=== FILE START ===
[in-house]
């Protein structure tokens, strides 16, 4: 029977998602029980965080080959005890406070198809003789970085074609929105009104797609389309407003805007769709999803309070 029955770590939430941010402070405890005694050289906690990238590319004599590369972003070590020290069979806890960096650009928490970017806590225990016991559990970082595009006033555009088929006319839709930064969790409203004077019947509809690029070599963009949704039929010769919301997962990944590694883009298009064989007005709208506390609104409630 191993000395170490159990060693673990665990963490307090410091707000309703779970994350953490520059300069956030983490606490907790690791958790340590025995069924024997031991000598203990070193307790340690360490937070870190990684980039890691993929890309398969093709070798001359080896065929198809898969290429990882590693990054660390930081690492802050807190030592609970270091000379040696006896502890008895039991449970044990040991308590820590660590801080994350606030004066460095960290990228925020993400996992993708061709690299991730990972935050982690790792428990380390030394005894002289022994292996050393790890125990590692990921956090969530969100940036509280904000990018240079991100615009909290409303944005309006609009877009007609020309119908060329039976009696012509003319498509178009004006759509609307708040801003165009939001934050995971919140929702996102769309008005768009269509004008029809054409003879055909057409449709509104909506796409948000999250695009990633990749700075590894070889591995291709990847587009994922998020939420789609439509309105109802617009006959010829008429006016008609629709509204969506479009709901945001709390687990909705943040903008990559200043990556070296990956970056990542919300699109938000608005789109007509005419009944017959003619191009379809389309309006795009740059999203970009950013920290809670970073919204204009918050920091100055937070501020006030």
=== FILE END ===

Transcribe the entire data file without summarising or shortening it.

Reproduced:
[in-house]
């Protein structure tokens, strides 16, 4: 029977998602029980965080080959005890406070198809003789970085074609929105009104797609389309407003805007769709999803309070 029955770590939430941010402070405890005694050289906690990238590319004599590369972003070590020290069979806890960096650009928490970017806590225990016991559990970082595009006033555009088929006319839709930064969790409203004077019947509809690029070599963009949704039929010769919301997962990944590694883009298009064989007005709208506390609104409630 191993000395170490159990060693673990665990963490307090410091707000309703779970994350953490520059300069956030983490606490907790690791958790340590025995069924024997031991000598203990070193307790340690360490937070870190990684980039890691993929890309398969093709070798001359080896065929198809898969290429990882590693990054660390930081690492802050807190030592609970270091000379040696006896502890008895039991449970044990040991308590820590660590801080994350606030004066460095960290990228925020993400996992993708061709690299991730990972935050982690790792428990380390030394005894002289022994292996050393790890125990590692990921956090969530969100940036509280904000990018240079991100615009909290409303944005309006609009877009007609020309119908060329039976009696012509003319498509178009004006759509609307708040801003165009939001934050995971919140929702996102769309008005768009269509004008029809054409003879055909057409449709509104909506796409948000999250695009990633990749700075590894070889591995291709990847587009994922998020939420789609439509309105109802617009006959010829008429006016008609629709509204969506479009709901945001709390687990909705943040903008990559200043990556070296990956970056990542919300699109938000608005789109007509005419009944017959003619191009379809389309309006795009740059999203970009950013920290809670970073919204204009918050920091100055937070501020006030």